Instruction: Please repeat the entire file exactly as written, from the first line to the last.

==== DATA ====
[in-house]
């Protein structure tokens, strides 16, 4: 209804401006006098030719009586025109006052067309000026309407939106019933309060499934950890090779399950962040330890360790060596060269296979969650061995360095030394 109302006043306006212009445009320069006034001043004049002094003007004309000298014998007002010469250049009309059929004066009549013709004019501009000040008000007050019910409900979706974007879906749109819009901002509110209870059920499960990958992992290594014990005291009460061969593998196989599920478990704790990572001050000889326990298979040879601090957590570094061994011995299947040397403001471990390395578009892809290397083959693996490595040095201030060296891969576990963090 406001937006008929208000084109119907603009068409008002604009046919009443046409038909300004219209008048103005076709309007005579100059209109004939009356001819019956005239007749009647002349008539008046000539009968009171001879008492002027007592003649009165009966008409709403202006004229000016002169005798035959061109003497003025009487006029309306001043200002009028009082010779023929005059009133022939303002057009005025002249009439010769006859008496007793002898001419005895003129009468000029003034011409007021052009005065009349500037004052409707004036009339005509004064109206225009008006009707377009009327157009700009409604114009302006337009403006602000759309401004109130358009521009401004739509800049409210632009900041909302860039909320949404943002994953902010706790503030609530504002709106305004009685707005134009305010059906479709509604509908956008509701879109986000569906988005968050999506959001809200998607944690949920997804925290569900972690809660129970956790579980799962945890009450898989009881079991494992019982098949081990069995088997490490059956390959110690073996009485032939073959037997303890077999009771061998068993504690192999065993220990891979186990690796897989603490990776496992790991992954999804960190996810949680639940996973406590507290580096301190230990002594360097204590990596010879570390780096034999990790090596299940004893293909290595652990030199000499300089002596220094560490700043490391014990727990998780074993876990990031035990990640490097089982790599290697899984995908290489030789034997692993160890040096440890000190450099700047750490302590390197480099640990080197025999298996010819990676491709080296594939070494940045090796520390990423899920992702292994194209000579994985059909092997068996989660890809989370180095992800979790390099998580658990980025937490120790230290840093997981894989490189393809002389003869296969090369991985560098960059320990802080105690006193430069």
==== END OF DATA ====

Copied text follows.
[in-house]
């Protein structure tokens, strides 16, 4: 209804401006006098030719009586025109006052067309000026309407939106019933309060499934950890090779399950962040330890360790060596060269296979969650061995360095030394 109302006043306006212009445009320069006034001043004049002094003007004309000298014998007002010469250049009309059929004066009549013709004019501009000040008000007050019910409900979706974007879906749109819009901002509110209870059920499960990958992992290594014990005291009460061969593998196989599920478990704790990572001050000889326990298979040879601090957590570094061994011995299947040397403001471990390395578009892809290397083959693996490595040095201030060296891969576990963090 406001937006008929208000084109119907603009068409008002604009046919009443046409038909300004219209008048103005076709309007005579100059209109004939009356001819019956005239007749009647002349008539008046000539009968009171001879008492002027007592003649009165009966008409709403202006004229000016002169005798035959061109003497003025009487006029309306001043200002009028009082010779023929005059009133022939303002057009005025002249009439010769006859008496007793002898001419005895003129009468000029003034011409007021052009005065009349500037004052409707004036009339005509004064109206225009008006009707377009009327157009700009409604114009302006337009403006602000759309401004109130358009521009401004739509800049409210632009900041909302860039909320949404943002994953902010706790503030609530504002709106305004009685707005134009305010059906479709509604509908956008509701879109986000569906988005968050999506959001809200998607944690949920997804925290569900972690809660129970956790579980799962945890009450898989009881079991494992019982098949081990069995088997490490059956390959110690073996009485032939073959037997303890077999009771061998068993504690192999065993220990891979186990690796897989603490990776496992790991992954999804960190996810949680639940996973406590507290580096301190230990002594360097204590990596010879570390780096034999990790090596299940004893293909290595652990030199000499300089002596220094560490700043490391014990727990998780074993876990990031035990990640490097089982790599290697899984995908290489030789034997692993160890040096440890000190450099700047750490302590390197480099640990080197025999298996010819990676491709080296594939070494940045090796520390990423899920992702292994194209000579994985059909092997068996989660890809989370180095992800979790390099998580658990980025937490120790230290840093997981894989490189393809002389003869296969090369991985560098960059320990802080105690006193430069």